Five Companies That Came To Win This Week12:44 PM EST Fri. Nov. 09, 2012
Brocade made a splash in software-defined networking by acquiring network virtualization startup Vyatta in an all-cash transaction. Vyatta has built its own open-source operating system that runs on standard x86 hardware as well as most virtualization and cloud platforms and delivers enterprise-level routing, security and infrastructure features.
"We are now bolstering these 'build and partner' efforts with this strategic acquisition with the goal of being the innovation and thought leader in the software networking category," Mike Klayko, Brocade's outgoing CEO, said in a statement.
Indian IT services giant Rolta is acquiring AT Solutions Group, LLC, the parent company of AdvizeX Technologies, in a $32 million deal that stands to reshape the competitive landscape in the data center. The deal is aimed at taking advantage of fast emerging technologies such as big data, business intelligence and software-defined networking.
"We are going to be the first company to put a major effort behind combining a leading system integrator and VAR to attack this software-defined data center opportunity," AdvizeX President Fred Traversi told CRN this week. "I told our AdvizeX employees that our customers and OEM partners are going to require a redefinition of the IT channel as it stands today."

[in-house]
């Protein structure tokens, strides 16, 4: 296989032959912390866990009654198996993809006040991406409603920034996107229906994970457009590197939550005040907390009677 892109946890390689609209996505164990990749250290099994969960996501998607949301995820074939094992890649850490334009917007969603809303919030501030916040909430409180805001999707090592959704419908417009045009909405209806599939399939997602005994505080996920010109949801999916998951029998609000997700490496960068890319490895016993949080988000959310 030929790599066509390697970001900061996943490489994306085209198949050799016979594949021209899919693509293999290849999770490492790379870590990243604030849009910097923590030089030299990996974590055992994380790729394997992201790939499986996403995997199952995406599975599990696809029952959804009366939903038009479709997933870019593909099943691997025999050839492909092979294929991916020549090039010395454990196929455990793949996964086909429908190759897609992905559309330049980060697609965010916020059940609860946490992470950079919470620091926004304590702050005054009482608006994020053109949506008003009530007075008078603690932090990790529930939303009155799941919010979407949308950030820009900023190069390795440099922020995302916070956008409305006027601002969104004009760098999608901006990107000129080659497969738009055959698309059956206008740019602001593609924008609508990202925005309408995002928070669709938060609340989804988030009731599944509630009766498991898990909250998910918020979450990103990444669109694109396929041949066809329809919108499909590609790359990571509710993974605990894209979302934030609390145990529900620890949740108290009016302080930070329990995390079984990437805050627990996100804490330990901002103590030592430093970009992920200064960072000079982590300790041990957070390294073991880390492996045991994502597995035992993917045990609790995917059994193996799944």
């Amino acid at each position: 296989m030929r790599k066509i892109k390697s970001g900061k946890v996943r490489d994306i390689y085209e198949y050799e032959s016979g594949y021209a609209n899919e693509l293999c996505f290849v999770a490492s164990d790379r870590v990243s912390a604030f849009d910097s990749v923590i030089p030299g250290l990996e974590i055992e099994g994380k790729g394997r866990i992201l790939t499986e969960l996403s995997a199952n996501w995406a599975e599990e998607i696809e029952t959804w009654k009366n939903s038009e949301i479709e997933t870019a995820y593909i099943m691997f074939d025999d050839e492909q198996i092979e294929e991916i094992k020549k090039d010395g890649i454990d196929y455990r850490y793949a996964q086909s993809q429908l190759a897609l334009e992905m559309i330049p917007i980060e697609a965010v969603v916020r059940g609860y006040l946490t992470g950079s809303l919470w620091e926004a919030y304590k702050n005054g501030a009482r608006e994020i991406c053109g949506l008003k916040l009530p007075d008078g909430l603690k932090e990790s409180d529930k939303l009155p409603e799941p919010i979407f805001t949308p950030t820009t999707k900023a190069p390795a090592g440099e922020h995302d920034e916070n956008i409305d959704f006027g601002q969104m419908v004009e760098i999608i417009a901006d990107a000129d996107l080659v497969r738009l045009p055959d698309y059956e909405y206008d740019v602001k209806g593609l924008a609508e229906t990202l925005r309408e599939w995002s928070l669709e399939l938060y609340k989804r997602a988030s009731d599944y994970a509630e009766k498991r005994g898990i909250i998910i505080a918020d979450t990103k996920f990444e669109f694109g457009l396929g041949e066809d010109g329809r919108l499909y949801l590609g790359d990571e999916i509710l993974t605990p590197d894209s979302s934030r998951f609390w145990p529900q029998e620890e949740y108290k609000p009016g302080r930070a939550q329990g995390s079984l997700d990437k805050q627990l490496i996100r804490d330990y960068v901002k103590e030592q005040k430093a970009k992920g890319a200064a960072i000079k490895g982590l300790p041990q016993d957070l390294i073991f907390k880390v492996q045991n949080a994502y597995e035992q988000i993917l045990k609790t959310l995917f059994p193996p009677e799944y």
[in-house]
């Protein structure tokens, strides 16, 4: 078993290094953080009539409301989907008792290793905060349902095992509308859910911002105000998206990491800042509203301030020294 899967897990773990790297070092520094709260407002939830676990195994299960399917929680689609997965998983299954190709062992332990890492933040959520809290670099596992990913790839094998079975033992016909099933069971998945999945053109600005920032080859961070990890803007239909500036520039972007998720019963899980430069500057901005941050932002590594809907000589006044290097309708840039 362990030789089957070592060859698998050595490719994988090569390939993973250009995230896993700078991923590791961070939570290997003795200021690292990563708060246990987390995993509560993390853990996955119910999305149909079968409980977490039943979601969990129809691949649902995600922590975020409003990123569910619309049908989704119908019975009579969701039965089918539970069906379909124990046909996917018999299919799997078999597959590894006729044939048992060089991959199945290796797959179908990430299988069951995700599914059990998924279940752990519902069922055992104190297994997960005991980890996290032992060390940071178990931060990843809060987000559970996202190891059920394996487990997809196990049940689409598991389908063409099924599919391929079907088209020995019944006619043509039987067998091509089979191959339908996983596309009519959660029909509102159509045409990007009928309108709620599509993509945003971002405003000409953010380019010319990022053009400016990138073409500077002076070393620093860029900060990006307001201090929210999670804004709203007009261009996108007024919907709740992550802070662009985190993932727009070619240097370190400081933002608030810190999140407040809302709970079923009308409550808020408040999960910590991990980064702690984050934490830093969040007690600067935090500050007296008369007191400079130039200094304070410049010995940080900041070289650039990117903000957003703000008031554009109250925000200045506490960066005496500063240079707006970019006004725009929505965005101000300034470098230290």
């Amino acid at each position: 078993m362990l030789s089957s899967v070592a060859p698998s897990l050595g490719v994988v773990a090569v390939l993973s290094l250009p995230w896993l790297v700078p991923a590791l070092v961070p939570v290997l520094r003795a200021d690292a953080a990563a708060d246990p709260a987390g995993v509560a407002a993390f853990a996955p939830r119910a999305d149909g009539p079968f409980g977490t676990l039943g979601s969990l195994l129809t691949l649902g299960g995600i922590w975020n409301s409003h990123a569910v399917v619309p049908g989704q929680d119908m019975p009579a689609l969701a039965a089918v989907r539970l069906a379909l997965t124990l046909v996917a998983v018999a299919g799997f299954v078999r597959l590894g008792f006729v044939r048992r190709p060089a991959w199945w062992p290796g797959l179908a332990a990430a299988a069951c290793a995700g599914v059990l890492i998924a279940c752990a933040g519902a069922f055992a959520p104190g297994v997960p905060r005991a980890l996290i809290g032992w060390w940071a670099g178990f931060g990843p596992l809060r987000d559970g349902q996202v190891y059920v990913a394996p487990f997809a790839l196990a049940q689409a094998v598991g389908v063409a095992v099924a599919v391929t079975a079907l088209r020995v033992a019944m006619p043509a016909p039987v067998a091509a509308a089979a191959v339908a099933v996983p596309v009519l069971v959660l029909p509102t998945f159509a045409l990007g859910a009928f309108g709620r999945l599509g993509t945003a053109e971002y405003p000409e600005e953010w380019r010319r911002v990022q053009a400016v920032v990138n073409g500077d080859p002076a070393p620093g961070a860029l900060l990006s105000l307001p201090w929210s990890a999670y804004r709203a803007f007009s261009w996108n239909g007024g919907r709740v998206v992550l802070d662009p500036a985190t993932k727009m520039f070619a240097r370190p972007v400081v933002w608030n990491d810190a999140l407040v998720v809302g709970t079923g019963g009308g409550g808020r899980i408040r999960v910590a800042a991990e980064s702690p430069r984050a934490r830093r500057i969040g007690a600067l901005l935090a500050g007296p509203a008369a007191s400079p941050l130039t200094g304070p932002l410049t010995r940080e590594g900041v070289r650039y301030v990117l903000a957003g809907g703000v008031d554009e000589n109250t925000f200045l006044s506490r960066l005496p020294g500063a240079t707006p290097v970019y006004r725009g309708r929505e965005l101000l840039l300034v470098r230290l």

Rackspace saw revenue jump 27 percent and profit 36 percent in a fiscal third quarter that did nothing to dispel the notion of its fast becoming a top player in the cloud computing market.
"We're excited to report that the rollout of our new Open Cloud platform, built on OpenStack, is finally complete," Lanham Napier, CEO of Rackspace, said in a statement. "With the new products now in production, Rackspace offers a better, faster and more valuable cloud experience, built on an open platform that gives our customers true choice and control without the fear of being locked in to one vendor's technology."
IBM is going after the entry-level SMB storage market with its new Storwize V3700 storage array, which includes the same code stack as its higher-end Storwize V7000. IBM is also including its SAN Volume Controller (SVC) storage virtualization technology, which enables replication, thin provisioning and other features.
About 80 percent of IBM's midrange storage revenue comes from indirect sales channels, and that will likely be the case with the Storwize 3700, according to Lief Morin, president of Key Information Systems, a Woodland Hills, Calif.-based solution provider and IBM partner.
Amazon is adding a new local caching feature for primary storage that might be upsetting to vendors that already tie local storage to the Amazon Web Services cloud. The new gateway-cached volumes feature stores frequently accessed primary data locally with the bulk stored on the cloud for low-cost and scalability.